Govt Schoolgirls’ Day Out with Tech

DUBAI - Public schoolgirls, who attended the first ‘DigiGirlz Day’ on Thursday, said it was important for students their age to be well-versed with computers and the Internet, albeit with parental supervision.

By Preeti Kannan

Published: Sat 25 Apr 2009, 11:43 PM

Last updated: Thu 2 Apr 2015, 9:17 AM

Over 200 public schoolgirls, aged between 12 and 16 years, were urged to use computers and the Internet event aimed at inspiring more women to take up IT careers.

The event is in line with the Education Ministry’s efforts to ensure Internet connectivity in the nearly 780 public schools in the UAE so that government school students are at par with their counterparts in private and international schools. Schools also stressed the need for monitoring and controlling Internet usage at homes.

“Computers and the Internet are very important to learn a lot of things. I use computers to do my homework, class presentations and reading.

“However, most teenage girls use computers only for chatting, which is not healthy. Parents should ensure children do not use the Internet to chat for too long,” Shamsa Yousef, a 14-year old pupil from Nad Al Hamer Primary School for Girls.

The event, hosted by Microsoft Gulf and Dubai Women’s College (DWC) in partnership with the Education Ministry and Center for Women and Technology for the Arab Region (CWTAR), hopes to encourage more young women to pursue degrees in computer science and computer engineering, so the gender gap in the industry can be bridged.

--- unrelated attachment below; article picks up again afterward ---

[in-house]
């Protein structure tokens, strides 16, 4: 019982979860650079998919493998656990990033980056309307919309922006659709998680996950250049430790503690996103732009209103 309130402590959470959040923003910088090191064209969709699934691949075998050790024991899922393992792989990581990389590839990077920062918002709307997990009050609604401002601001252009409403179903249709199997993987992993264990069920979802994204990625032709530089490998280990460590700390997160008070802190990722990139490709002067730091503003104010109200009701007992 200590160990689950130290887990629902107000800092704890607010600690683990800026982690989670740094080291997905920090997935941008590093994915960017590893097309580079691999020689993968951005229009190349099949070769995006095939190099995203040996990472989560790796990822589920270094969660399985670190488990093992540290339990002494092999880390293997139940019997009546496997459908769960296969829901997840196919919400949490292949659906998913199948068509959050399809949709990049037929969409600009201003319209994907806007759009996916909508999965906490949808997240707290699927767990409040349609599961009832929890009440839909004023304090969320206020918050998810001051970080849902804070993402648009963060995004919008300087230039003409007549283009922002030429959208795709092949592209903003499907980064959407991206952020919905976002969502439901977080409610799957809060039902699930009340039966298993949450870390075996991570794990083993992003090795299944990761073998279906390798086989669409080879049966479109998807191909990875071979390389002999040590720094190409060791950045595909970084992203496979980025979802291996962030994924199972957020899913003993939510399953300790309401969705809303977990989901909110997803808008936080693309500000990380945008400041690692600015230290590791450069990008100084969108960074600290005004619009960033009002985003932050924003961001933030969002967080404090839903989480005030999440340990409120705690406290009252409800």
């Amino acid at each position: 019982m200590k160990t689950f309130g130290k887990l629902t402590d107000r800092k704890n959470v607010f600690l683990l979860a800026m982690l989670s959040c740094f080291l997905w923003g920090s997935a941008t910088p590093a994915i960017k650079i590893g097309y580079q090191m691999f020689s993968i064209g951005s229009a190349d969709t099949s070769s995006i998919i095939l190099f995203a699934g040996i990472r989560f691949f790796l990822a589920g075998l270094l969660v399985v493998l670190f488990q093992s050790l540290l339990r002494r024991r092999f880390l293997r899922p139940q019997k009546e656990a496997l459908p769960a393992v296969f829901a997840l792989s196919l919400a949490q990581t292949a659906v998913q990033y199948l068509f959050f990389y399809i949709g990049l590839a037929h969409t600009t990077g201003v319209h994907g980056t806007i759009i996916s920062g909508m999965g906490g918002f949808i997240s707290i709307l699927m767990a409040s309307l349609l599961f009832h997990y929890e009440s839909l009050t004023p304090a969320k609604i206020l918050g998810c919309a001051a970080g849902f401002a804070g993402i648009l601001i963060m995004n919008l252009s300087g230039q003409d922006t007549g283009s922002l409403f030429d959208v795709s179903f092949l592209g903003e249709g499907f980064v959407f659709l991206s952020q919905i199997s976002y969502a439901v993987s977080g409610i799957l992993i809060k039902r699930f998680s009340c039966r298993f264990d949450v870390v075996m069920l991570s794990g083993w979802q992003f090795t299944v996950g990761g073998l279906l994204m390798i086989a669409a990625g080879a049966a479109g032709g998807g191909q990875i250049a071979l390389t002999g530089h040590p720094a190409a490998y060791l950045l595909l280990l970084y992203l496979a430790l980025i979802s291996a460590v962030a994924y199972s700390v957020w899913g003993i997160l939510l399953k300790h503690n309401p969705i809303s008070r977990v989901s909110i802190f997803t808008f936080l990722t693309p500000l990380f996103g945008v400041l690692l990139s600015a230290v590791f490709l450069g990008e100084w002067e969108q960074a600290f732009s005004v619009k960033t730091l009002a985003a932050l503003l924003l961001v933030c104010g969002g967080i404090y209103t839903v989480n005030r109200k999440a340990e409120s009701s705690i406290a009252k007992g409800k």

“I use the computer extensively, at least three hours a day, to prepare power point presentations, email and (browse) the Internet.

“The event at Dubai Women’s College has inspired me to explore a career in computers. There are students who don’t use computers and they should be encouraged to do so,” said Afra Al Majid, a 13-year old student at Al Alfia Primary School for Girls, who is also on the school’sdotcom team.

“The rapid technological and communication revolution encouraged lots of countries to review its IT systems and curriculums. In addition, educational and technological institutes enabled students to develop their skills that coincide with the world’s progress.

“The DigiGirlz conference today emphasises this idea and prepares students for the labour market and real life,” said Dr Hanif Hassan, Ministerof Education.

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